Economic and social deprivation predicts impulsive choice in children

Richard J. Tunney*

*Corresponding author for this work

Research output: Contribution to journalArticlepeer-review


Impulsivity is an individual difference in decision-making that is a risk factor for a number of health concerns including addiction and obesity. Although impulsivity has a large heritable component, the health concerns associated with impulsivity are not uniformly distributed across society. For example, people from poorer backgrounds are more likely to be overweight, and be dependent on tobacco or alcohol. This suggests that the environmental component of impulsivity might be related to economic circumstances and the availability of resources. This paper provides evidence that children aged 4 to 12 from the most deprived areas in England show greater impulsivity in the form of delay discounting than do children from the least deprived areas. The data are discussed with reference to scarcity-based models of decision-making and to public health inequalities.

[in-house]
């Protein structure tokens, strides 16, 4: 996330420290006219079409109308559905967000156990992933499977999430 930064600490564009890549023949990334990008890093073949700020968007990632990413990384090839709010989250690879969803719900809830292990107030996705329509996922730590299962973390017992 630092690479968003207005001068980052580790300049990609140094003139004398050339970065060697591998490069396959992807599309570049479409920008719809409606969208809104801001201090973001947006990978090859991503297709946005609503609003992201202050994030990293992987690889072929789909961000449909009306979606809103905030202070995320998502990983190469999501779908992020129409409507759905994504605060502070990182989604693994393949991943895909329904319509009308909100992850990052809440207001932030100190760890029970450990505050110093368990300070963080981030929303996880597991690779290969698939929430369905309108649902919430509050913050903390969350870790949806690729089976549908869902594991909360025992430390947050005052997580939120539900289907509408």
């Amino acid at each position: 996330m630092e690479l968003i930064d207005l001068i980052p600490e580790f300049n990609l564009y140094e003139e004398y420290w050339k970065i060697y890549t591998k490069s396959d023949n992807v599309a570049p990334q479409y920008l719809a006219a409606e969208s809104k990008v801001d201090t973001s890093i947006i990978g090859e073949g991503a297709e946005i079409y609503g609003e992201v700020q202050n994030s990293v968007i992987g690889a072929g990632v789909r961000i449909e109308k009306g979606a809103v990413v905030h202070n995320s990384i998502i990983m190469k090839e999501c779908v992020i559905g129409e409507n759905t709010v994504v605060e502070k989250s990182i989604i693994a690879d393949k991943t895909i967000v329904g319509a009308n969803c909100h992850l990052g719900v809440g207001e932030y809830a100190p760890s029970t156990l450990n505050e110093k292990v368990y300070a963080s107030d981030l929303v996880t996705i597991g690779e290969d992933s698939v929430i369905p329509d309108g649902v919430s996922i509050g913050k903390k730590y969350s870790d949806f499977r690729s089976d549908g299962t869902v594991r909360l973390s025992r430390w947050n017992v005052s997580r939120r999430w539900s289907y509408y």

Original languageEnglish
Article number8942
JournalScientific Reports
Issue number1
Publication statusPublished - 27 May 2022

Bibliographical note

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  • Behavior, Addictive
  • Child
  • Ethanol
  • Humans
  • Impulsive Behavior
  • Public Health
  • Social Deprivation


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